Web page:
So what hypothesis should we reject when the individual figures used by Palacios-Huerta don't give a good enough match with the hypothesis? Well, not the one that that particular player is playing minimax, but rather the one that his opponents, on an aggregate level, play minimax. This is not, in itself, an uninteresting hypothesis to examine, but, as far as I can see, it's not the one intended by Palacios-Huerta.

Unfortunately, the tables provided in the paper don't allow for the data to be rearranged so that we can perform this test on our own. There is no information on the strategy choices of the opponents of each individual player and their corresponding outcomes, so we can't examine the hypothesis that a specific individual player plays optimally, without accessing the underlying data.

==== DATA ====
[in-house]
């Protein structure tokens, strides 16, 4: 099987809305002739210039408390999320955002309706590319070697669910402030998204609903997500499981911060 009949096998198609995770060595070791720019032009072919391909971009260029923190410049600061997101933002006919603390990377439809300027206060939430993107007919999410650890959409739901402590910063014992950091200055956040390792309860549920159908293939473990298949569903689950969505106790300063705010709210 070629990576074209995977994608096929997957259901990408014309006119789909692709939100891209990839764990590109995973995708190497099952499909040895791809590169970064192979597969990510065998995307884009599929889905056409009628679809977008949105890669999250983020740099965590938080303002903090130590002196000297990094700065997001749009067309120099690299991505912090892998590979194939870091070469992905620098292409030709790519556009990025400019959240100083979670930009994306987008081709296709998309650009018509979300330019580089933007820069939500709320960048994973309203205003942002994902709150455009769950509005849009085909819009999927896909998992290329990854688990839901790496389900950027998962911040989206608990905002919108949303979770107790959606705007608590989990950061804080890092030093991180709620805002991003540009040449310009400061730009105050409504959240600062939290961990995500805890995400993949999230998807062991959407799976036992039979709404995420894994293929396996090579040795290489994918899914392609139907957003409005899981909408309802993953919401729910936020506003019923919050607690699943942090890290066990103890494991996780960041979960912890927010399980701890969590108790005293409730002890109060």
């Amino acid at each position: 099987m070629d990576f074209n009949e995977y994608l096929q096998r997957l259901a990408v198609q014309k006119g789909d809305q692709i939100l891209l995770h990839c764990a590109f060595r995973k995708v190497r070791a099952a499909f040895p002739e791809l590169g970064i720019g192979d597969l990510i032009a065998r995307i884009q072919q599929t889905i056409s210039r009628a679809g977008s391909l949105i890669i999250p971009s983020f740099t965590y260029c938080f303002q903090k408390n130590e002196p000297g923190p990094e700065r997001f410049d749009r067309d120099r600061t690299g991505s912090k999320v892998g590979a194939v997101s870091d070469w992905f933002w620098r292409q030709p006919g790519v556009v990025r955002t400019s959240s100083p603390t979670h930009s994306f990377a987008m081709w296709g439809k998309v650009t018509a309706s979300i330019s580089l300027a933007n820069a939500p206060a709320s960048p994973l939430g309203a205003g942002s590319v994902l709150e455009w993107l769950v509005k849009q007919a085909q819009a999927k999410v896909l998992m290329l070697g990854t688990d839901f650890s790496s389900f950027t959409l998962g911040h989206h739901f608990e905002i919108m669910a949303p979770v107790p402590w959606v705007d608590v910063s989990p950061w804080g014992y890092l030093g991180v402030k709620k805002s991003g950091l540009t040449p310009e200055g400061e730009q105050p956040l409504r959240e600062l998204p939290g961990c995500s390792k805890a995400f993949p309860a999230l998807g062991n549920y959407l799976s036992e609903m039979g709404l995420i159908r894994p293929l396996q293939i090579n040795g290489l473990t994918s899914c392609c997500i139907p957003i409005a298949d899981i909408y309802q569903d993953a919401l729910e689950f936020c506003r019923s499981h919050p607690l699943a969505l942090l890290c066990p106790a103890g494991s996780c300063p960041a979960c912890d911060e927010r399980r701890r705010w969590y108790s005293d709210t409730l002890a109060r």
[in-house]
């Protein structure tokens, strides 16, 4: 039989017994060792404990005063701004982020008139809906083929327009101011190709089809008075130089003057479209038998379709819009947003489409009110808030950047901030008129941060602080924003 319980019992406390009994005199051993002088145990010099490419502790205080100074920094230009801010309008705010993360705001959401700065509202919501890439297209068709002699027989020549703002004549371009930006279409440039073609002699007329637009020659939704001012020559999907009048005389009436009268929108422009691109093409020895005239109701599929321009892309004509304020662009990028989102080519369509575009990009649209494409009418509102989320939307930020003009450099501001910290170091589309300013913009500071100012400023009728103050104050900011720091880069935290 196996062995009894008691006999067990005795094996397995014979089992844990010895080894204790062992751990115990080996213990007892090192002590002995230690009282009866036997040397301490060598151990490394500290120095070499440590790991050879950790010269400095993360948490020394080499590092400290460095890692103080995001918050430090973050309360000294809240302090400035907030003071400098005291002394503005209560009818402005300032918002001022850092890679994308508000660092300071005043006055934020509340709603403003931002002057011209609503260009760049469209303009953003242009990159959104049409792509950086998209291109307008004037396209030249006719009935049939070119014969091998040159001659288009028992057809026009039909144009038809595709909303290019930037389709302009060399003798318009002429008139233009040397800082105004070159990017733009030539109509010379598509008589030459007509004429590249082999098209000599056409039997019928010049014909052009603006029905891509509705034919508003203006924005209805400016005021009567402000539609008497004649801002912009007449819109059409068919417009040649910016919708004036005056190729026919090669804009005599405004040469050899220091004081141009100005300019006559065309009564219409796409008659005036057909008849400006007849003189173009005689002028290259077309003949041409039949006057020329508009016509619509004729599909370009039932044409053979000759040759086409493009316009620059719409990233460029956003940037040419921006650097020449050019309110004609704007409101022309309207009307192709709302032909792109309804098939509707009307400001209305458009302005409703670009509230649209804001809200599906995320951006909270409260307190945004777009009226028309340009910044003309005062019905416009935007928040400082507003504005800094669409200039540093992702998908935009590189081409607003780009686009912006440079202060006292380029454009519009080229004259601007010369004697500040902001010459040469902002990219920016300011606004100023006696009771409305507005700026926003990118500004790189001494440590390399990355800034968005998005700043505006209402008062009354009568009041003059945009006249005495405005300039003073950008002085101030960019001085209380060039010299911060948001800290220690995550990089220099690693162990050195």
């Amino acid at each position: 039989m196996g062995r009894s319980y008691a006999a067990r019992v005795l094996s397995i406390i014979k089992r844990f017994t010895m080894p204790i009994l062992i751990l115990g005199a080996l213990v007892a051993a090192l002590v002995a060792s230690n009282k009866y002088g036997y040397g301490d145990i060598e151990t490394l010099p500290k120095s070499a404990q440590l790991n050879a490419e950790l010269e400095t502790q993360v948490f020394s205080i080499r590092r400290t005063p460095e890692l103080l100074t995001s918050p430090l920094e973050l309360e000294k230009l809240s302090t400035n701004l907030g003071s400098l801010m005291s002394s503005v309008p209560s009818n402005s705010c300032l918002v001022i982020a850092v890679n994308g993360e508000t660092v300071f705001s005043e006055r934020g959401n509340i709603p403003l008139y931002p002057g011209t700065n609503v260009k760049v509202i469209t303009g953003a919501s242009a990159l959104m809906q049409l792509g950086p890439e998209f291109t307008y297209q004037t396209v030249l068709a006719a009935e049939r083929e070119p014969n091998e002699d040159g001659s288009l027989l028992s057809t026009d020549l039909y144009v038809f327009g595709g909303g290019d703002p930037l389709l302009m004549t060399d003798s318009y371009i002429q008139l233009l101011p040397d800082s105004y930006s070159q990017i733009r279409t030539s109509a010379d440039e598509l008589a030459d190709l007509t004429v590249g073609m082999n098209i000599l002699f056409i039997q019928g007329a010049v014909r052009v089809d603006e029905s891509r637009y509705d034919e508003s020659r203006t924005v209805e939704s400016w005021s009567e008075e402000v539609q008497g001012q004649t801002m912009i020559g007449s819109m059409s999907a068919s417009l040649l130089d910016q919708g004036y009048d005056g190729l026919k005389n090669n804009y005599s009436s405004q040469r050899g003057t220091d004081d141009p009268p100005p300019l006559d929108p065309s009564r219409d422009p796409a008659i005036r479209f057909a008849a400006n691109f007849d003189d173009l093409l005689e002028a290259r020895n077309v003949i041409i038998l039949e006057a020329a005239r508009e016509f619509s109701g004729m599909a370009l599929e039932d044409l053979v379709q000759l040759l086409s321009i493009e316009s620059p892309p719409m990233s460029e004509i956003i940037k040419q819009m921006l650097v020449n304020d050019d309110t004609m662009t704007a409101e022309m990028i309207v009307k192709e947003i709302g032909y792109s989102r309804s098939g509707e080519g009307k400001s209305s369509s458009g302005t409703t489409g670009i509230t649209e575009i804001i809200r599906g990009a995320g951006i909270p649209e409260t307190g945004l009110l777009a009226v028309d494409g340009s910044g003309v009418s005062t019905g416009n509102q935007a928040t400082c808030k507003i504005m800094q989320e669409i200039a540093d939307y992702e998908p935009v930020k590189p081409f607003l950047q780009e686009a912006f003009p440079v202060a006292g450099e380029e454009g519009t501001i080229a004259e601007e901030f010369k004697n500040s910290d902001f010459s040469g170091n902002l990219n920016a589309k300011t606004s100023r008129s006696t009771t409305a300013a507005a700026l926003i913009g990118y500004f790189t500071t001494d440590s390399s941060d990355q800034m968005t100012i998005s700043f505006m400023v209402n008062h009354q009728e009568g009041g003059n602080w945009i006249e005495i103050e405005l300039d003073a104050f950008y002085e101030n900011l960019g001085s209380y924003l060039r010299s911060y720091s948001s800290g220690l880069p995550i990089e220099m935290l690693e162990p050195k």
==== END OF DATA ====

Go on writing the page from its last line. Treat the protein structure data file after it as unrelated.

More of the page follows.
So, what do we know about Zinédine Zidane and Gianluigi Buffon? Not much, but it seems they've been playing against superb economists.

__________

Notes:

Again, let me remind you of the disclaimers. I'm really a laysman, and I may very well be wrong. Either all wrong or just in my interpretation of the paper.

External links in this post:

World Cup Game Theory - What economics tells us about penalty kicks by Tim Harford. The quoted article in Slate Magazine.

Ignatio Palacios-Huerta at the Brown University website

Professionals Play Minimax by Ignatio Palacios-Huerta of the Brown University (pdf format)

Other resources:

Tim Harford - The Undercover Economist